Germany observes daylight savings later in March and being at this northern latitude (52 degrees N) means the sun now sets at nearly 8 PM in early April. People are out in droves, sitting in the park on benches or lounging on the grass soaking up the sun.

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At the Winterfeldmarkt street market

In the evenings after dinner the sidewalks are thronged with people strolling and the bike lanes are full again. Two dudes standing in a wide spot at an intersection drinking beers with a boombox blasting at their feet taking in the evening sidewalk show is not an uncommon occurrence. Rüdesheimer Platz was just planted with fresh flowers and I literally applauded the gardeners as I passed by on my morning run.

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People smile! And ride their bikes festooned with flags blasting music from portable devices. Berlin is a place transformed by a little warmth and blue sky. Not coincidentally, the bulk of our guests have chosen the Spring and Summer months to visit us here. Our first round of friends arrived at the end of March, the week before the begin of our 2 week Easter vacation and just in time for 2 inches of snow and the dreaded “wintry mix”. But, the weather did give them a few breaks and they managed to hit some playgrounds, visit the zoo and squeeze in a few museums during their week here.

The following week we traveled with them to Sicily. We flew direct from Berlin to Palermo and then I had the particular joy of navigating our rental car from the airport to our AirBnB during rush hour traffic in a place where lanes are more suggestions and the use of the horn is preferred over a turn signal. But I did it! My marriage is still intact and no one died in the process. Our apartment in Palermo was majestic, freezing cold and incredibly loud (as in a literal jack hammer outside the window woke us every morning).

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Yellow Sicilian tile kitchen of my dreams.

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view from the apartment in Palermo (the jackhammers are not visible)

Palermo was a magnificent city of beautiful decay. For anyone who has read “My Brilliant Friend” by Elena Ferrante, the scenery of Naples she describes reminded me very much of the gorgeous decrepitude of Palermo. We visited one of the street markets and ate fried chickpea patties called “panelle” and fried artichoke which was in season.

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artichokes (carciofo) at the market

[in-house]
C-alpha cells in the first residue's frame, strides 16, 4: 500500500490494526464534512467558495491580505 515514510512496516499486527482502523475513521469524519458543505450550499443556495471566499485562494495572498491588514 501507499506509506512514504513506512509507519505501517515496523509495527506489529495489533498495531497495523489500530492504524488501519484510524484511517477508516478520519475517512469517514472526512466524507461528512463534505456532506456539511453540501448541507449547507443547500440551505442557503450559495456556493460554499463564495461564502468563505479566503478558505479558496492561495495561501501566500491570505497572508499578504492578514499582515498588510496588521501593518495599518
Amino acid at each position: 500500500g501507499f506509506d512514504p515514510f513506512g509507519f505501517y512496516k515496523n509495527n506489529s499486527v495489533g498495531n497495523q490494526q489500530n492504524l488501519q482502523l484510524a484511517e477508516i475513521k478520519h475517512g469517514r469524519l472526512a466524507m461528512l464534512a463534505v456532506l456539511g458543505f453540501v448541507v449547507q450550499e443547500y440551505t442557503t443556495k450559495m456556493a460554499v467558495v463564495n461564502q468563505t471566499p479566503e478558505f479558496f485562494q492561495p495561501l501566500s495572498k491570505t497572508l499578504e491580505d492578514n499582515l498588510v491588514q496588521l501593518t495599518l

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and octopi

We roamed aimlessly through the city down narrow streets cramming into doorways when a car came around a corner. We stopped in awe of the magnificent cathedral with its Arab and Norman architectural mash up. Sat in a lovely park near some Roman ruins and took in a fantastic fountain which Italy just seems to specialize in.

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Palermo Cathedral

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in front of the Fontana Pretoria

That night we decided to see an opera at the Teatro Massimo which I was especially interested in having recently read this article in, where else, the New York Times. Seeing the inside of the theater alone was worth the entrance price. I sat with a teenage boy and his grandmother who gave me candy and at one point had me share her seat so that I could get a better view of the stage. It was really one of the highlights of the trip.  We saw Fra Diavolo a French opera by the composer Daniel Auber.

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In my box at the Teatro Massimo between Daniele and his grandmother.

The next day we escaped to the town of Cefalu, about an hour away from Palermo by train. It had a dramatic setting with huge rock hanging over the city and another Arab-Norman cathedral to boot. We hung out on the beach, the kids played in the waves and we hiked nearly to the top of that rock overlooking the city below. Our reward was the best gelato I’ve ever tasted at this place.  Cefalu was probably my favorite place we visited in Sicily.

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photo of Cefalu courtesy this blog: wishsicily

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playing on the beach, Cefalu

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Hiking la rocca (that big rock above the city) with friends!  Thanks for visiting us guys!

We then headed for the opposite end of the island to the town of Siracusa (Syracuse). The Sicilian countryside was lush with green grass and blooming flowers. We stopped for lunch in the mountain-top village of Enna along the way.

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This is technically the mountaintop village of Calascibetta which we had a great view of from neighboring Enna.

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view of the mainland and Siracusa with UFO-looking clouds taken from Ortigia island